MATERIALS : To Smooth Things Over, Get Abrasive

From Associated Press

Sandpaper is the common name for a variety of abrasive papers and cloth used on wood, plastics, plaster and metal. Sanding jobs vary from removal of old paint finishes and rust and rough shaping of wood stock to providing a final, silky-smooth surface.

Sandpaper is made of abrasive particles glued to paper backing. Abrasives are also affixed to emery cloth, which is stronger and more flexible than sandpaper. Particles are spaced close together (closed coat) for average work or spaced widely and evenly apart (open coat) for materials that tend to clog.

Coarse, open-coat grit is used for fast shaping of stock or removal of paint and rust while fine, closed-coat abrasives are used for soft substances--aluminum, plastics, resinous wood, plaster patches and paint between coats.


Abrasive papers are graded by number. The higher the number, the finer the grit: ultra fine (above 400), superfine (360 to 400), extra fine (280 to 320), very fine (160 to 240), fine (120 to 150), medium (80 to 100), coarse (50 to 60) or extra coarse (30 to 40). Some also come in “wet and dry” types, which can be used with water or oil for extra smooth finishes.

Use course or extra course grit to shape wood and remove heavy finishes, medium grit to smooth rough edges and cuts and to sand wood and plaster patches, fine or very fine grit to sand before finishing and extra, super or ultra fine grit to smooth undercoats and polish finishes. To avoid marring a finish, don’t use a grade coarser than necessary. Work in steps from coarse to finer grits.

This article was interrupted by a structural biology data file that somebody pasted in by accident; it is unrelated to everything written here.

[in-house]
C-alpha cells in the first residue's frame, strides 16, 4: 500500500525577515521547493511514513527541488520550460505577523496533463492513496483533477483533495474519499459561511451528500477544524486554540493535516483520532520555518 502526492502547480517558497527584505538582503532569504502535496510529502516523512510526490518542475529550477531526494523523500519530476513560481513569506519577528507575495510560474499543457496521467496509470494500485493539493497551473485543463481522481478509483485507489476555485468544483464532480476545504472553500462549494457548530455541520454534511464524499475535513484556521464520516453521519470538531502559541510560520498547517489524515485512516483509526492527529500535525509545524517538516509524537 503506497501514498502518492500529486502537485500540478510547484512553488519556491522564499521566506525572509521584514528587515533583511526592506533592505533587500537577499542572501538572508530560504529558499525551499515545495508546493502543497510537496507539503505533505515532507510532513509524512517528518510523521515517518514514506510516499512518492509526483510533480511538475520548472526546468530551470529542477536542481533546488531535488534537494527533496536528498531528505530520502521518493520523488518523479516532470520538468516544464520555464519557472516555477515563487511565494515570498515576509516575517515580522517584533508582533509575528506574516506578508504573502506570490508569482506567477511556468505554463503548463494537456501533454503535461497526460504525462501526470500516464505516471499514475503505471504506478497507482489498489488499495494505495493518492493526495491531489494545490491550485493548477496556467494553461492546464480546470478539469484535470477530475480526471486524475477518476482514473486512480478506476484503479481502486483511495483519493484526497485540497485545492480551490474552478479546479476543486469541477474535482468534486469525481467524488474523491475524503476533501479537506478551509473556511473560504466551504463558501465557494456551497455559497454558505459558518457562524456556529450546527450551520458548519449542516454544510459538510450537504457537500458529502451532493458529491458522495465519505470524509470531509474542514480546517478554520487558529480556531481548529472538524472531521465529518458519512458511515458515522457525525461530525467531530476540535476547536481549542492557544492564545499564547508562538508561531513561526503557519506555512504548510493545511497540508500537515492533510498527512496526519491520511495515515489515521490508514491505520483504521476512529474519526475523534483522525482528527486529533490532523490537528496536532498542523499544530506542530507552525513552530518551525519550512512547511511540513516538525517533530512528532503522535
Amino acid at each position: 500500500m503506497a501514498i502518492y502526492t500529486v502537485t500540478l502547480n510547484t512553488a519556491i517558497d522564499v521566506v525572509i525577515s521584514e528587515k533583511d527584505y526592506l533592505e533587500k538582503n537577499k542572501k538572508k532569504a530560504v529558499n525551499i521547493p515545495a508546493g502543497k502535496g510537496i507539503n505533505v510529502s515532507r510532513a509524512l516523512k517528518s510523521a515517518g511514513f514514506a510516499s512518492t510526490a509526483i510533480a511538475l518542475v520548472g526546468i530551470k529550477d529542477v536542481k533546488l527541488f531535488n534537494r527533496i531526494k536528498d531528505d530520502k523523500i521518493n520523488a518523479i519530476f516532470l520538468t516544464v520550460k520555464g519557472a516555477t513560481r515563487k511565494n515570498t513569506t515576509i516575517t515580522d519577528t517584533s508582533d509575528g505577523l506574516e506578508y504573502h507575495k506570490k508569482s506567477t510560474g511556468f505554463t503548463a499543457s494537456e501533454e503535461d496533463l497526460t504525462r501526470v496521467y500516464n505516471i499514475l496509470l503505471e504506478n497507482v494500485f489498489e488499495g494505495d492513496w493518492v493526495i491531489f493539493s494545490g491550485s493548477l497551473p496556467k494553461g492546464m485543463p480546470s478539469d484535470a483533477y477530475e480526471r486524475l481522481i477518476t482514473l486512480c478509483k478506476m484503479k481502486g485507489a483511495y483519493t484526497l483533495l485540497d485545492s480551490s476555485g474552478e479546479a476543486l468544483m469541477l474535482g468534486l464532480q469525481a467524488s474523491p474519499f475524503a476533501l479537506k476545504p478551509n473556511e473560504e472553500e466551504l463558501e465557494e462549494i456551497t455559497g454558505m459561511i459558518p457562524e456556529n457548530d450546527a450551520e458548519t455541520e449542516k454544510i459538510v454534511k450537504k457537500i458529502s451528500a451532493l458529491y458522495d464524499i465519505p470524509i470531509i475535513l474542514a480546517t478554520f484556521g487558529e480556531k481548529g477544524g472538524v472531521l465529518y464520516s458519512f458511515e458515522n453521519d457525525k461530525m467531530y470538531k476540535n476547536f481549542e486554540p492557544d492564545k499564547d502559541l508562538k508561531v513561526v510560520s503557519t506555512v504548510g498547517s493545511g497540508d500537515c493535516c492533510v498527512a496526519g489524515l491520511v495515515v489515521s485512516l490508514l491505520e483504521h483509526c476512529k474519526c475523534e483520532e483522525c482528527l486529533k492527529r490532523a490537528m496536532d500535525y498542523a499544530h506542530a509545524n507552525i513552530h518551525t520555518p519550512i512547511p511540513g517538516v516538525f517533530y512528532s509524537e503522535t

All abrasive papers and cloths come in pre-cut sizes or in sheets that can be folded and torn to size. Pre-cuts come in shapes designed to fit specific types of hand and power sanders, including disc-shaped ones to fit rotary sanders.

Common grit materials are flint, aluminum oxide, emery, garnet and silicon carbide.

* Flint is the least expensive abrasive, but it cuts slowly and dulls rapidly. It’s a good choice.

* Aluminum oxide is a tough, highly durable, synthetic material that’s an all-around paper for hand or power sanding on wood, metal or plastic. On wood use extra coarse or coarse for stripping and heavy sanding, medium for moderate sanding and fine for finish sanding. Use very fine after sealing or priming for varnish and paint. On plastics, use coarse for shaping, medium for light sanding and fine or very fine for finishing or scuffing. Aluminum oxide can also be used on metal: extra coarse or coarse for rust removal, coarse or medium for light sanding and medium or fine for removing burrs and for cleaning.

* Emery cloth is a fine, natural abrasive used on metal for stripping and rust removal (coarse), for removing burrs and cleaning (medium) and for finishing and polishing (fine). Because of its slow cutting action, it’s being replaced by other abrasives.


* Garnet paper is also durable and a natural grit. It’s used for heavy and moderate smoothing on hard and soft woods and for finish sanding and preparing wood for sealing and finishing.

* Silicon carbide is an extremely hard synthetic abrasive. It cuts fast and smooth and is used for wet or dry sanding. For varnishes and paint, use extra fine after sealing or priming and super fine between coats. For finishing or scuffing of plastics, very fine is best. Use medium for initial sanding and fine for finish sanding on plaster or wallboard.